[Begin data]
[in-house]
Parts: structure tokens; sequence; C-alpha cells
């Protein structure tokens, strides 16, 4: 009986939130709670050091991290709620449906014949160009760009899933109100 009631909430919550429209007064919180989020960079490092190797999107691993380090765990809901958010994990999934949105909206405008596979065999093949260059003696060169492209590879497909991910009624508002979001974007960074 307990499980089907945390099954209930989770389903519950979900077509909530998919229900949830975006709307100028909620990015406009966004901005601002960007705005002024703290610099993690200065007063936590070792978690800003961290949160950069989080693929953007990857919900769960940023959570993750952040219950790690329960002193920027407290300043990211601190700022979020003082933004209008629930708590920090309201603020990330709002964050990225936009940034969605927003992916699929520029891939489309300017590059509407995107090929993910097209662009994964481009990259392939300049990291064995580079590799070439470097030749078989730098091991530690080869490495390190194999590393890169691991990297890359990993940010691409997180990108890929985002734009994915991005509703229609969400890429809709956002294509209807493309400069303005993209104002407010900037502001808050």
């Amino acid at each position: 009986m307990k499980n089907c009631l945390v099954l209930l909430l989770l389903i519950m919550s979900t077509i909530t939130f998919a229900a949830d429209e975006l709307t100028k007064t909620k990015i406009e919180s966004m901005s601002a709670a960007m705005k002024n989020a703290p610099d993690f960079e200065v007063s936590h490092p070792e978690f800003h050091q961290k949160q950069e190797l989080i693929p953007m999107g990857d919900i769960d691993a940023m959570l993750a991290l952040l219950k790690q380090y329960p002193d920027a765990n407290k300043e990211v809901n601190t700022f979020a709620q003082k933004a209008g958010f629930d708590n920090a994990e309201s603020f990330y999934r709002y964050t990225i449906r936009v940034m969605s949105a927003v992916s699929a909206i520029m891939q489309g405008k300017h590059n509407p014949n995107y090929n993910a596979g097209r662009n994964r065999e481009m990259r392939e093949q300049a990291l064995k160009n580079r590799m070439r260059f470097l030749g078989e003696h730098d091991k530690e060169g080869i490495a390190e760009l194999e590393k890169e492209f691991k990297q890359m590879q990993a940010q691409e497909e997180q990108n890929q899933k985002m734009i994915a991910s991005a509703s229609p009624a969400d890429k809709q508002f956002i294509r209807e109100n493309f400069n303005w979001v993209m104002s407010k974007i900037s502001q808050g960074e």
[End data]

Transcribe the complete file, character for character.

[in-house]
Parts: structure tokens; sequence; C-alpha cells
């Protein structure tokens, strides 16, 4: 009986939130709670050091991290709620449906014949160009760009899933109100 009631909430919550429209007064919180989020960079490092190797999107691993380090765990809901958010994990999934949105909206405008596979065999093949260059003696060169492209590879497909991910009624508002979001974007960074 307990499980089907945390099954209930989770389903519950979900077509909530998919229900949830975006709307100028909620990015406009966004901005601002960007705005002024703290610099993690200065007063936590070792978690800003961290949160950069989080693929953007990857919900769960940023959570993750952040219950790690329960002193920027407290300043990211601190700022979020003082933004209008629930708590920090309201603020990330709002964050990225936009940034969605927003992916699929520029891939489309300017590059509407995107090929993910097209662009994964481009990259392939300049990291064995580079590799070439470097030749078989730098091991530690080869490495390190194999590393890169691991990297890359990993940010691409997180990108890929985002734009994915991005509703229609969400890429809709956002294509209807493309400069303005993209104002407010900037502001808050």
């Amino acid at each position: 009986m307990k499980n089907c009631l945390v099954l209930l909430l989770l389903i519950m919550s979900t077509i909530t939130f998919a229900a949830d429209e975006l709307t100028k007064t909620k990015i406009e919180s966004m901005s601002a709670a960007m705005k002024n989020a703290p610099d993690f960079e200065v007063s936590h490092p070792e978690f800003h050091q961290k949160q950069e190797l989080i693929p953007m999107g990857d919900i769960d691993a940023m959570l993750a991290l952040l219950k790690q380090y329960p002193d920027a765990n407290k300043e990211v809901n601190t700022f979020a709620q003082k933004a209008g958010f629930d708590n920090a994990e309201s603020f990330y999934r709002y964050t990225i449906r936009v940034m969605s949105a927003v992916s699929a909206i520029m891939q489309g405008k300017h590059n509407p014949n995107y090929n993910a596979g097209r662009n994964r065999e481009m990259r392939e093949q300049a990291l064995k160009n580079r590799m070439r260059f470097l030749g078989e003696h730098d091991k530690e060169g080869i490495a390190e760009l194999e590393k890169e492209f691991k990297q890359m590879q990993a940010q691409e497909e997180q990108n890929q899933k985002m734009i994915a991910s991005a509703s229609p009624a969400d890429k809709q508002f956002i294509r209807e109100n493309f400069n303005w979001v993209m104002s407010k974007i900037s502001q808050g960074e």